The campaign group Fishing for Leave (FFL) has issued a new press release about the effect of the proposed “deal” for leaving the EU on UK fishing, and the benefits of a clean break.
The statement refers to a revealing incident in British waters in October. A super trawler, the Margiris, around 14 times the size of British fishing boats, arrived off our coast and began to hoover up fish.
The Margiris is a vast Dutch-owned but Lithuanian-registered floating fish factory. It can net and process 250 tonnes of fish a day, with fishing methods seen as highly environmentally controversial. It was banned from Australian waters in 2013.
On this occasion, the Margiris was boarded by British officials, who found it to be operating legally under EU law. There was nothing we could do to stop it.
Now Fishing for Leave is alerting British voters to the acute dangers to fishing communities in the new Withdrawal Deal and Political Declaration.
Towns in the North East such as Grimsby, Lowestoft and North Shields, along with Hartlepool, Whitby, Scarborough and Bridlington, could see a massive economic boost through leaving cleanly the EU’s Common Fisheries Policy. The CFP permits EU vessels to catch 60 per cent of the fish in our fishing waters, a rich resource to an independent Britain.
FFL estimates that leaving the CFP could give us back access to a catch valued at about £241 million, worth around £1 billion to these towns in terms of processed value. On a national scale the catch value would be around £2 billion, and some £8 billion in processed value.
‘All this could be thrown away if the Transition as it stands is accepted.’
All this could be thrown away if the Transition as it stands is accepted. It involves obeying all EU law, including the CFP, for potentially up to three years, with the possibility of continuing this on a rolling programme with no end point – and with no control in how it is implemented or enforced.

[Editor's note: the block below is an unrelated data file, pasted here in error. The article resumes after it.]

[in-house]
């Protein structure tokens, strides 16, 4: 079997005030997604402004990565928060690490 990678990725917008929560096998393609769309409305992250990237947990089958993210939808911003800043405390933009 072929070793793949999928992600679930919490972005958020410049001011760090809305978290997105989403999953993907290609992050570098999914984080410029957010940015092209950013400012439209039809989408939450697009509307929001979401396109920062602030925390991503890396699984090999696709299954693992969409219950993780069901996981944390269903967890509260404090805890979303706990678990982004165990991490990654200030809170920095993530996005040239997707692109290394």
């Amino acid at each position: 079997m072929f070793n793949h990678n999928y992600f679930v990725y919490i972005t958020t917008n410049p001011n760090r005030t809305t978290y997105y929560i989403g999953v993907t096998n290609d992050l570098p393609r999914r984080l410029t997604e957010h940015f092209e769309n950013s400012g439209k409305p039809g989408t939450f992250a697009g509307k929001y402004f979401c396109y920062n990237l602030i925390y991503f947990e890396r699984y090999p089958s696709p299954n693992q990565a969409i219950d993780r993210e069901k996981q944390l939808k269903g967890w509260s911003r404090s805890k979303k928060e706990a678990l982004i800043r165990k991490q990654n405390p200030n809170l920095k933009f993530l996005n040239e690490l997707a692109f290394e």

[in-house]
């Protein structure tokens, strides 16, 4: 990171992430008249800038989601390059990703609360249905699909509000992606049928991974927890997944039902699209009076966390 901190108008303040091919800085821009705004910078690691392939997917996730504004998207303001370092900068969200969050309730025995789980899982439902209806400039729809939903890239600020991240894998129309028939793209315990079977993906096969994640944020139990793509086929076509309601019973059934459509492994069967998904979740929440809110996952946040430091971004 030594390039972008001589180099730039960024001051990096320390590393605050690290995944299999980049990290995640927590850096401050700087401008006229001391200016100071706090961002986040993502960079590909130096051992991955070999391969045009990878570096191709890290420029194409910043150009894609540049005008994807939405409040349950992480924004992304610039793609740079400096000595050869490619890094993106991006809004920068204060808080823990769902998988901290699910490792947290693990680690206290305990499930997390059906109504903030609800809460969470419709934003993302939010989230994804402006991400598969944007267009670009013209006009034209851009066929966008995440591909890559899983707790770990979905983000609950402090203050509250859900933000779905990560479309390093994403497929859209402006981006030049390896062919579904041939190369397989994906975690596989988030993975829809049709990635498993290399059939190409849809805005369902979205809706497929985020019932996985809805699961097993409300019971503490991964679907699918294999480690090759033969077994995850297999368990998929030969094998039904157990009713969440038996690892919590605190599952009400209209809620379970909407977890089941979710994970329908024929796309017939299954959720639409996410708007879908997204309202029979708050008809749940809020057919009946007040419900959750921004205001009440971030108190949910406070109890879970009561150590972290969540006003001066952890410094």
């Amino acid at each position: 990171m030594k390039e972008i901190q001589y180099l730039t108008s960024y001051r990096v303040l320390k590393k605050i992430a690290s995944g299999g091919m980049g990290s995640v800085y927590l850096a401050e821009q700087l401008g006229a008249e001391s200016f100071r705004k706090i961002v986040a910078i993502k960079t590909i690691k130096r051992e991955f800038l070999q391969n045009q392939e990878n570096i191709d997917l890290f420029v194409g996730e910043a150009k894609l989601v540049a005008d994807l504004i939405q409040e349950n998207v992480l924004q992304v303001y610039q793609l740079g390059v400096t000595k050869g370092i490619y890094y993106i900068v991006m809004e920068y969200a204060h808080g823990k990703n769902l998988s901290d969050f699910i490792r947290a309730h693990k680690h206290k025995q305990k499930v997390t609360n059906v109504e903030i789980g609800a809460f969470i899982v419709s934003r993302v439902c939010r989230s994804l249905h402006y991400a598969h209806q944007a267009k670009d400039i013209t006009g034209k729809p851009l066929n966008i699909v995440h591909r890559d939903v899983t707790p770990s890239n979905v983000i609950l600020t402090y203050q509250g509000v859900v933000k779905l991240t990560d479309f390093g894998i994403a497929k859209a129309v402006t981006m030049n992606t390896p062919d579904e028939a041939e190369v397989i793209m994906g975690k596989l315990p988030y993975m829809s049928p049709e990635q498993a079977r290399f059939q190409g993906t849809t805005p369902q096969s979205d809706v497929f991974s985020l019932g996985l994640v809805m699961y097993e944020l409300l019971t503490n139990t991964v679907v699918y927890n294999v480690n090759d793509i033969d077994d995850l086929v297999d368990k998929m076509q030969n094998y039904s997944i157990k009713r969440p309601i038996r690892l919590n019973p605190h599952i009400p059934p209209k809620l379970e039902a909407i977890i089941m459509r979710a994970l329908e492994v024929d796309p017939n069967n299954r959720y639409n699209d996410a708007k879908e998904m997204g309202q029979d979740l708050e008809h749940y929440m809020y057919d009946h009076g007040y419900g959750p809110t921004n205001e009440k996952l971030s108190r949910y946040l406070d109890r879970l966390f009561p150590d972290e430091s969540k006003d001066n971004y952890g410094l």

FFL points out that the dangerous language of the Political Declaration opens us up to yet again to handing over the fishing rights which should be ours under international law.
After the Transition, the Political Declaration requires “cooperation on…regulation of fisheries, in a non-discriminatory manner” (Para 72). This means that the EU will continue to have access to UK waters as at present.
The Declaration talks about agreement over “access and quota shares”; a “level playing field” of regulatory alignment; and fishing to be used as “part of the economic partnership”. All these are mentioned as prerequisites for any trade deal. And CFP “associate” membership will be required (paragraphs 118 and 120).
FFL demands that fishing be removed from any Political Declaration. We must be entirely free of the CFP, with sovereignty over our coastal waters. We should grant access only in return for access to EU waters of reciprocal value.
The EU, says the campaign, must recognise our rightful Zonal Attachment share of North East Atlantic fish stocks. There must be a ban on damaging pulse fishing and industrial fishing for sand eels. The economic and social benefits of such recognition are highly significant.